Treatment for OCD itself generally falls into two categories, which can be used separately or in combination. These categories are 1) medications and 2) a specific type of cognitive behavioral therapy (CBT) called exposure and response prevention (ERP).
Medications for OCD primarily consist of the antidepressants in the serotonin-selective reuptake inhibitor (SSRI) or serotonin-norepinephrine reuptake inhibitor (SNRI) classes. These types of medications treat OCD, anxiety and depression all together in most people. To get these medications, one should start with a diagnostic interview with a mental health professional, and then consult with your primary care doctors or your psychiatrist.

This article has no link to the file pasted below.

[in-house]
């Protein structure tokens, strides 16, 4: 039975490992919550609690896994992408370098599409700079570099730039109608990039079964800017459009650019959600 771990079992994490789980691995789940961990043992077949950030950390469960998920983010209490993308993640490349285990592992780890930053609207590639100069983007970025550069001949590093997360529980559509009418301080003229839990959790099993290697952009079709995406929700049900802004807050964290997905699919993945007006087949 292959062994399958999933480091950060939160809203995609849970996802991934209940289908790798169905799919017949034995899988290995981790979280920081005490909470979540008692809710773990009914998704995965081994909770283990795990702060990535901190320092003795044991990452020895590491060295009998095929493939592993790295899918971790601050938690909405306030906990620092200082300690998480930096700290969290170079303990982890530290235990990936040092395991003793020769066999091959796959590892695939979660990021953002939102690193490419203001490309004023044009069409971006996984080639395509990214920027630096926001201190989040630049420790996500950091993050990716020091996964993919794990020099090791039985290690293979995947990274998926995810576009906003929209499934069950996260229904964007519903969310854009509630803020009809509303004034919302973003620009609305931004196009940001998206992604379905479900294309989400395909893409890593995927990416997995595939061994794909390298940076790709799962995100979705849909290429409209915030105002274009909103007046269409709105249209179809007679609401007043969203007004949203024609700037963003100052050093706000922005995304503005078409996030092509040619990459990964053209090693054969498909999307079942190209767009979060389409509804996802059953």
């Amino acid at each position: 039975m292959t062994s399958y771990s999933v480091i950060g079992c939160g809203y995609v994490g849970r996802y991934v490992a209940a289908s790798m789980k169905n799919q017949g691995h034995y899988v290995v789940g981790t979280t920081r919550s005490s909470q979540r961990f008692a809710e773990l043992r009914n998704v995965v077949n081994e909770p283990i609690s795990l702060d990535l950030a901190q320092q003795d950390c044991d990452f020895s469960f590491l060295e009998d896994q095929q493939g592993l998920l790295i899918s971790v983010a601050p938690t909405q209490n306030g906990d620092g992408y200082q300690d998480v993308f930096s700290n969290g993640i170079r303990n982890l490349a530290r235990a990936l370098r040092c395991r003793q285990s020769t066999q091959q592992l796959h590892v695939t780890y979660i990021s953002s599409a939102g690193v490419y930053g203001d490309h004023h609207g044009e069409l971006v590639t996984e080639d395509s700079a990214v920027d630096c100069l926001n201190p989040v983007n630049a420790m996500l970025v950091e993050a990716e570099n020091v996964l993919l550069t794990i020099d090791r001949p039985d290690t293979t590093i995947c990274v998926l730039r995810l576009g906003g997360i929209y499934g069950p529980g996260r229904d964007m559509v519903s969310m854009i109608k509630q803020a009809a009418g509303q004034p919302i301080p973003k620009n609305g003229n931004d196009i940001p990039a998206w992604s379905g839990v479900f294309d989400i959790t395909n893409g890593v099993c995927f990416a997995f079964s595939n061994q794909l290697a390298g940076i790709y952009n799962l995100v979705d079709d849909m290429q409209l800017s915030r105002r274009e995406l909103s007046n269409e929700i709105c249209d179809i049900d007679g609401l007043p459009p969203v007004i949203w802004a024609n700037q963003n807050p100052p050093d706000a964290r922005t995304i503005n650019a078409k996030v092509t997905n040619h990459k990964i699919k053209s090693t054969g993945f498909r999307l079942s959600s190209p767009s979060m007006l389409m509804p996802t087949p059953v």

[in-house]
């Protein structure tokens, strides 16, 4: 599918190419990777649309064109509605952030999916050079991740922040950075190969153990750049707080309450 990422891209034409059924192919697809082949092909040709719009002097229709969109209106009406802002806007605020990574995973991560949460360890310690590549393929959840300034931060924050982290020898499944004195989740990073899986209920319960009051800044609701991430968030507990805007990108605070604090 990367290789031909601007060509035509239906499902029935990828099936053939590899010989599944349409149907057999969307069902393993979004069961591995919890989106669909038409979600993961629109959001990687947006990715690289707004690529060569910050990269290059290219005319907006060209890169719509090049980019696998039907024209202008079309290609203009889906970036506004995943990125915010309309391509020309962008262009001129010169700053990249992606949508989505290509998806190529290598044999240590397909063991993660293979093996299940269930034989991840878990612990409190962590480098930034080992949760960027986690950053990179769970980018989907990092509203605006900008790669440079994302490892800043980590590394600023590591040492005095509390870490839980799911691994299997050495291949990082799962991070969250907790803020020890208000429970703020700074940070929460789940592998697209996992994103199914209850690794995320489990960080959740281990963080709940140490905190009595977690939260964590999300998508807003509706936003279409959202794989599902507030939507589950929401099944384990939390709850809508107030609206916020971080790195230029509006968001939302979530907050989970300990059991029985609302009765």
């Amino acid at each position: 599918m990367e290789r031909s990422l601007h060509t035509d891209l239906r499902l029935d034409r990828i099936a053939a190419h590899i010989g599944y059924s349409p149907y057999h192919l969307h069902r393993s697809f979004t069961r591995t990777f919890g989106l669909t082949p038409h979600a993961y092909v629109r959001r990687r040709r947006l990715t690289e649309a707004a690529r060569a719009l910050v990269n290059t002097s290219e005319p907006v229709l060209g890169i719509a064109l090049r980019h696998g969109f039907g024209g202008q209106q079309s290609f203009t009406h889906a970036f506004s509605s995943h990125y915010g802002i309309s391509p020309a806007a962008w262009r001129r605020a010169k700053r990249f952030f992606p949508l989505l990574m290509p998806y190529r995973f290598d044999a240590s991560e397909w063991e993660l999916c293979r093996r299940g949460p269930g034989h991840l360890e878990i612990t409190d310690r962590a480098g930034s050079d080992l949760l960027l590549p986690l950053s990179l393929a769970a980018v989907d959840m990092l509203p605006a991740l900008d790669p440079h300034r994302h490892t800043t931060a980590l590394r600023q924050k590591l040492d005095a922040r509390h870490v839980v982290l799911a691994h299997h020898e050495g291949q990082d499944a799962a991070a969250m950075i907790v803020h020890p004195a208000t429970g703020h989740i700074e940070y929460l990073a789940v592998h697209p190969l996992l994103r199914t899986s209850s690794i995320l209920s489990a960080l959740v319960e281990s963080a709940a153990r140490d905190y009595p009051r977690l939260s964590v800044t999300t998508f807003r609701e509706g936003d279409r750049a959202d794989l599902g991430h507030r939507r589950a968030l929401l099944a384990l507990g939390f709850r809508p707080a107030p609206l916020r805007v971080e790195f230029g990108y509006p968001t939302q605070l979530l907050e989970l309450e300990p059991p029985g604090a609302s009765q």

One specific type of cognitive behavioral therapy (or CBT) is another effective treatment for OCD. CBT is made up of many different kinds of interventions that aim to change the way you think or the way you behave. The one type of CBT for OCD is called exposure and response prevention (ERP). Exposure means facing the feared situation, consequence or condition (facing the obsessive thought), and response prevention means not doing the safety maneuver (preventing the ritual) afterward. This results in the person voluntarily facing a measured amount of distress and waiting until it dissipates by itself. When done in a hierarchical approach (starting with easy exposures that only create mild distress that goes away quickly, and gradually working up to harder ones), this builds up tolerance to anxiety and uncertainty, as well as reduces reliance on compulsions to get through feared situations. It might seem paradoxical, but facing one’s fears is the best way to make them go away; reducing the addiction to the rituals means returning the choices of how to respond back to the person.